It is important to talk to your kids about drugs and alcohol. Staff at LifeWorks NW advises that it is also vital to listen to them first. Check out the excellent suggestions for good listening below reprinted from “Keeping Your Kids DRUG-FREE: A How-To Guide for Parents and Care-givers.” For more information, check out www.TheAntiDrug.com.
Open the lines of communication by listening
The National Youth Anti-Drug Media Campaign, Office of National Drug Control Policy also suggests trying to find time to be with your child when he or she asks to talk to you. Don’t say “in just a minute” or “not right now.” Devote your attention to what your son or daughter is saying, because kids know when you’re pretending to listen.
Some ideas for good listening:
- Ask open-ended questions that encourage conversation.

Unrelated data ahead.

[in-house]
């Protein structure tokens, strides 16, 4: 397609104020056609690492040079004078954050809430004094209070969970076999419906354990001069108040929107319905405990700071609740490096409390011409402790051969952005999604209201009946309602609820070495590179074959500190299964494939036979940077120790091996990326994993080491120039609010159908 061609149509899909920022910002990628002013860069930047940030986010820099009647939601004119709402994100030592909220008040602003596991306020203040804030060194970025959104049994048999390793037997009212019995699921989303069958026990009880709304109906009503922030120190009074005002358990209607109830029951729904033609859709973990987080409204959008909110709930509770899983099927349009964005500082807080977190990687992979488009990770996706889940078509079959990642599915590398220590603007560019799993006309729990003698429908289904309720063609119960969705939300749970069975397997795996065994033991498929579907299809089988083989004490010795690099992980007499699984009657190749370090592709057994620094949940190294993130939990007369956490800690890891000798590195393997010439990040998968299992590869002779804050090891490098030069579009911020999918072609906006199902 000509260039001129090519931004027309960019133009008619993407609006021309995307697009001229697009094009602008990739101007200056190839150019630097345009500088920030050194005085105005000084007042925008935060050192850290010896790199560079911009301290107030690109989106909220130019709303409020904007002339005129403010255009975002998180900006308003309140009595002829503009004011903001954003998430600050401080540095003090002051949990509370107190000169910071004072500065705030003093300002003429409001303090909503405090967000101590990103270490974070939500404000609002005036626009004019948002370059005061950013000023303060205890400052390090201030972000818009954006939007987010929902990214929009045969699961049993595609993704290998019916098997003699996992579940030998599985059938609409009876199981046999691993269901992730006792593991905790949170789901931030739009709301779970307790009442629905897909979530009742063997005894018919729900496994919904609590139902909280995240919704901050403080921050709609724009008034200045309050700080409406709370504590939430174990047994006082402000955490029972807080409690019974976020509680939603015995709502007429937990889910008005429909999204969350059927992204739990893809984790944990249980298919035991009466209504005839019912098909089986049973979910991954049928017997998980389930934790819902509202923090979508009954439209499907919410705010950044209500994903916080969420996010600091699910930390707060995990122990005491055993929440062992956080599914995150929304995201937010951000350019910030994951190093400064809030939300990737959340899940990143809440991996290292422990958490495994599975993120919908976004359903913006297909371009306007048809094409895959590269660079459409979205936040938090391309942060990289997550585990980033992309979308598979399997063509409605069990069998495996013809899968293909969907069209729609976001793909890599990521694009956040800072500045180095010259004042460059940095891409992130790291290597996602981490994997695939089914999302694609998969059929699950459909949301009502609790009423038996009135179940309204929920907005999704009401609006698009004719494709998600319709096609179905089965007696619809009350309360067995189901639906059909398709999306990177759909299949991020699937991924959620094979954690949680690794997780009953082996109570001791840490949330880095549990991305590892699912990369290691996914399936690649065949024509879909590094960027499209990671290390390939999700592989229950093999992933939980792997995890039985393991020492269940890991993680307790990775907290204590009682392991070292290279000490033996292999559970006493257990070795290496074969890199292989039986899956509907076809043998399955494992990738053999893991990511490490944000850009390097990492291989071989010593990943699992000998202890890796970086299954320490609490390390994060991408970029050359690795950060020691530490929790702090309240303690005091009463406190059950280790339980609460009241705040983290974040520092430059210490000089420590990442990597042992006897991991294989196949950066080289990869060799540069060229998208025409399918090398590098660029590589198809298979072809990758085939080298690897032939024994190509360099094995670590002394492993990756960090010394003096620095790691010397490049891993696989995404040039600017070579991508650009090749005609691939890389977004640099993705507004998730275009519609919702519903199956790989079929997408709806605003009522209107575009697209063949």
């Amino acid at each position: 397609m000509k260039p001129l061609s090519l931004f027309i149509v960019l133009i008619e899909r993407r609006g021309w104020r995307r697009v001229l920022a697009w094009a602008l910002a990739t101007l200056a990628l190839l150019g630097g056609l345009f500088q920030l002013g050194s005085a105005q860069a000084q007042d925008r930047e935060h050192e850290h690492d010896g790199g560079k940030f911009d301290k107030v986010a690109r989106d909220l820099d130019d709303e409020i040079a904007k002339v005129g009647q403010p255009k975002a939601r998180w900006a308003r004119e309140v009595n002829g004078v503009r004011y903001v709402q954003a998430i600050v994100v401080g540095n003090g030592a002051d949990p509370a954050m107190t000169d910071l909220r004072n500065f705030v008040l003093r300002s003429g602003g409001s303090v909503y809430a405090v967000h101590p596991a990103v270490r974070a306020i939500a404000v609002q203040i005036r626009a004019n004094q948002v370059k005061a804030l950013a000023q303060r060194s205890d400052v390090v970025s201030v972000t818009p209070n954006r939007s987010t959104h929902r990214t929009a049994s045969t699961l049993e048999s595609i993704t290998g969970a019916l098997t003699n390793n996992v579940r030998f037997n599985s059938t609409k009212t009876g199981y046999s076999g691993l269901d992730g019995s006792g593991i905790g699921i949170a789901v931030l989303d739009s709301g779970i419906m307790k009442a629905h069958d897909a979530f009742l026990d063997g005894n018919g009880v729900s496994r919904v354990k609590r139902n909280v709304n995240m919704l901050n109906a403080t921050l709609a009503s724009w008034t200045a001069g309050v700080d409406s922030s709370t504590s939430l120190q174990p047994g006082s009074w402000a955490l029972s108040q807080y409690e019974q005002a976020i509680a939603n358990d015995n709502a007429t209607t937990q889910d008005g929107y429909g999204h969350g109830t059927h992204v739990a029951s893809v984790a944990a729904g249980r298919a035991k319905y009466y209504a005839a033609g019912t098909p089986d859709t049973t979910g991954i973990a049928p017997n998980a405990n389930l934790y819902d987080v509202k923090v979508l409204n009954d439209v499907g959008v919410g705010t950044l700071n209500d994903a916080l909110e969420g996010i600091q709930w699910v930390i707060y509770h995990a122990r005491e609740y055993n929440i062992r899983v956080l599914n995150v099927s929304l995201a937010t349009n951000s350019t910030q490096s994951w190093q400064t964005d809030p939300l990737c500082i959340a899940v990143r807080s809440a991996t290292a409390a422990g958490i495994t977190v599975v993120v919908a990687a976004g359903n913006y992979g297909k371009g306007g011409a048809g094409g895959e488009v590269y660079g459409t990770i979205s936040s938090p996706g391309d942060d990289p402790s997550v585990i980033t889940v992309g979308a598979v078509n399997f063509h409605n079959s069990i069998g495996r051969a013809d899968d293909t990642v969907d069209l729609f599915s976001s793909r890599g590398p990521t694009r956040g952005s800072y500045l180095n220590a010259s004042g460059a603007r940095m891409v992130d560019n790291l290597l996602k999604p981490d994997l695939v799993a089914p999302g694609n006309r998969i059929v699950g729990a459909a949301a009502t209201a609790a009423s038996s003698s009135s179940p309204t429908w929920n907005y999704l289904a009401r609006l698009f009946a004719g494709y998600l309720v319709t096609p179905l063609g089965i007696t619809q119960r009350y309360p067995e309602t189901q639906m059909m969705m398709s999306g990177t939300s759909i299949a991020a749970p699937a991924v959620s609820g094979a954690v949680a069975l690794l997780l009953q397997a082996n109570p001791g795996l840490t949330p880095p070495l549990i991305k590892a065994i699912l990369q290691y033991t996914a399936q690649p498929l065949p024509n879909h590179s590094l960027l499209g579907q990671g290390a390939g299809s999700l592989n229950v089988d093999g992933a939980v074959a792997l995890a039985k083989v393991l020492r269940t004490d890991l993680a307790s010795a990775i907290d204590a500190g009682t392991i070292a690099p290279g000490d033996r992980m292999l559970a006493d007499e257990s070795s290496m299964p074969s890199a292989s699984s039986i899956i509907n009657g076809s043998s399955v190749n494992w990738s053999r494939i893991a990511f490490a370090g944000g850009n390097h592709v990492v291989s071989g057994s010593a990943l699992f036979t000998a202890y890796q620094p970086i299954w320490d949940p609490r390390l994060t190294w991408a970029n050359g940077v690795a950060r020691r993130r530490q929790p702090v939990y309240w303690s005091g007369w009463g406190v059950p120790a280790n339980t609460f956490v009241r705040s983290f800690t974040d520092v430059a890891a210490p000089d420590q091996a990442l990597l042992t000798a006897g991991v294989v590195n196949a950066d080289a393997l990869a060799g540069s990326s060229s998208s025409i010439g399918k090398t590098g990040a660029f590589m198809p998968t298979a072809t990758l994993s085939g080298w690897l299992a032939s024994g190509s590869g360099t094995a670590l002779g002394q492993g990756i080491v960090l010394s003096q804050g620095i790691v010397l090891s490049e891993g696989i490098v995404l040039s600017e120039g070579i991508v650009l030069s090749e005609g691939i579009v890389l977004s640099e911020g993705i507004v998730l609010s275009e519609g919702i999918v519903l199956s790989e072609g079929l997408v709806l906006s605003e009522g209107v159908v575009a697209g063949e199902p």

- Avoid questions that kids can answer with a yes or no.
- Make it clear that you are listening and trying to understand your child’s point of view.
- When your child describes events, repeat what you think your child has just told you.
To show that you are listening, you can also use phrases such as the following:
- “Sounds like you’re saying…”
- “Do you mean that…?”
- “When that happens to me, I feel like… Is it like that for you too…?”
- “Are you saying…?”
- “I’m having a hard time understanding what you’re saying. What do you mean?”
When they use words or slang that you don’t understand, ask them to explain. Establish regular weekly “together time” in which you and your child do something with each other that allows your child to talk. It doesn’t have to be elaborate — just taking a walk or going out for ice cream can be a chance to listen. Tap into what your child is good at by asking to be taught about it (for example, searching the Web, dancing, fishing, etc.).
Then you talk.
If you would like more information or extra help communicating with your child, contact LifeWorks NW’s Prevention Services at 503-627-9194.